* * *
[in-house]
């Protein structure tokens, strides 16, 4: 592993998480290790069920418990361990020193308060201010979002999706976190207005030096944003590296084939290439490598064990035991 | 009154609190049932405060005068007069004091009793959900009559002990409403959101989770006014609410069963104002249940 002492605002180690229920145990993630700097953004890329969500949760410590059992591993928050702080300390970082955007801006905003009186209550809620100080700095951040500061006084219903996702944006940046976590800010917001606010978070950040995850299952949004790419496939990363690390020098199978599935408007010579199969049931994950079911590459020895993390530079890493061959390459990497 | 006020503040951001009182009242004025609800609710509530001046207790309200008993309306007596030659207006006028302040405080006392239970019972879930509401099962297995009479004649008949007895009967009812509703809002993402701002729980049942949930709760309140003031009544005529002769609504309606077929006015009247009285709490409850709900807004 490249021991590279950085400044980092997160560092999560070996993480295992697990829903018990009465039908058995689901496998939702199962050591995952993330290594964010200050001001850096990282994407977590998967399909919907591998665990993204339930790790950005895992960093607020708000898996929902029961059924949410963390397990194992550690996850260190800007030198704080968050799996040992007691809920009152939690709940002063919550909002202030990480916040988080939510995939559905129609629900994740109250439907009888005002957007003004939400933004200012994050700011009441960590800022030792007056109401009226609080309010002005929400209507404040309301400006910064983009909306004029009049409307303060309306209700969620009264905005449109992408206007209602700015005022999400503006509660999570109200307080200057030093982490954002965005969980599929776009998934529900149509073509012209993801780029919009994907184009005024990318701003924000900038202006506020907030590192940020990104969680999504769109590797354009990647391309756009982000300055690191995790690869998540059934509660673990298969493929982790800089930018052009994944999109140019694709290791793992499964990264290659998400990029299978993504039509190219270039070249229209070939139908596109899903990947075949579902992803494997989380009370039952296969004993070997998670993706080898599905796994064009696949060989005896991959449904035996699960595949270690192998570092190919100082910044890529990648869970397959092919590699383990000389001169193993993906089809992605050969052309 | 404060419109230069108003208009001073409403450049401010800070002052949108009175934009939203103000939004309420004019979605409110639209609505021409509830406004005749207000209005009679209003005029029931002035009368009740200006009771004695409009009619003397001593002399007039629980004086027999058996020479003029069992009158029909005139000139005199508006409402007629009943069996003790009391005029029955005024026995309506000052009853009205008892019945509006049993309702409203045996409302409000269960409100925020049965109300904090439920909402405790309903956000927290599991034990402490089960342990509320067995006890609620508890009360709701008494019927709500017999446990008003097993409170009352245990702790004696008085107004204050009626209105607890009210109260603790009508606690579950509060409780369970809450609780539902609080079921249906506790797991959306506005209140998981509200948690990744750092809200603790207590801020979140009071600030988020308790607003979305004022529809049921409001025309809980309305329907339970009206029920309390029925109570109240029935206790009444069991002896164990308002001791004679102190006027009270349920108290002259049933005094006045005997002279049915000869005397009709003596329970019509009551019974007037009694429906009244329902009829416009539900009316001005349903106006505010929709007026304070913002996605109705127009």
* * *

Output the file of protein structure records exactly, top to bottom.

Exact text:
[in-house]
């Protein structure tokens, strides 16, 4: 592993998480290790069920418990361990020193308060201010979002999706976190207005030096944003590296084939290439490598064990035991 | 009154609190049932405060005068007069004091009793959900009559002990409403959101989770006014609410069963104002249940 002492605002180690229920145990993630700097953004890329969500949760410590059992591993928050702080300390970082955007801006905003009186209550809620100080700095951040500061006084219903996702944006940046976590800010917001606010978070950040995850299952949004790419496939990363690390020098199978599935408007010579199969049931994950079911590459020895993390530079890493061959390459990497 | 006020503040951001009182009242004025609800609710509530001046207790309200008993309306007596030659207006006028302040405080006392239970019972879930509401099962297995009479004649008949007895009967009812509703809002993402701002729980049942949930709760309140003031009544005529002769609504309606077929006015009247009285709490409850709900807004 490249021991590279950085400044980092997160560092999560070996993480295992697990829903018990009465039908058995689901496998939702199962050591995952993330290594964010200050001001850096990282994407977590998967399909919907591998665990993204339930790790950005895992960093607020708000898996929902029961059924949410963390397990194992550690996850260190800007030198704080968050799996040992007691809920009152939690709940002063919550909002202030990480916040988080939510995939559905129609629900994740109250439907009888005002957007003004939400933004200012994050700011009441960590800022030792007056109401009226609080309010002005929400209507404040309301400006910064983009909306004029009049409307303060309306209700969620009264905005449109992408206007209602700015005022999400503006509660999570109200307080200057030093982490954002965005969980599929776009998934529900149509073509012209993801780029919009994907184009005024990318701003924000900038202006506020907030590192940020990104969680999504769109590797354009990647391309756009982000300055690191995790690869998540059934509660673990298969493929982790800089930018052009994944999109140019694709290791793992499964990264290659998400990029299978993504039509190219270039070249229209070939139908596109899903990947075949579902992803494997989380009370039952296969004993070997998670993706080898599905796994064009696949060989005896991959449904035996699960595949270690192998570092190919100082910044890529990648869970397959092919590699383990000389001169193993993906089809992605050969052309 | 404060419109230069108003208009001073409403450049401010800070002052949108009175934009939203103000939004309420004019979605409110639209609505021409509830406004005749207000209005009679209003005029029931002035009368009740200006009771004695409009009619003397001593002399007039629980004086027999058996020479003029069992009158029909005139000139005199508006409402007629009943069996003790009391005029029955005024026995309506000052009853009205008892019945509006049993309702409203045996409302409000269960409100925020049965109300904090439920909402405790309903956000927290599991034990402490089960342990509320067995006890609620508890009360709701008494019927709500017999446990008003097993409170009352245990702790004696008085107004204050009626209105607890009210109260603790009508606690579950509060409780369970809450609780539902609080079921249906506790797991959306506005209140998981509200948690990744750092809200603790207590801020979140009071600030988020308790607003979305004022529809049921409001025309809980309305329907339970009206029920309390029925109570109240029935206790009444069991002896164990308002001791004679102190006027009270349920108290002259049933005094006045005997002279049915000869005397009709003596329970019509009551019974007037009694429906009244329902009829416009539900009316001005349903106006505010929709007026304070913002996605109705127009």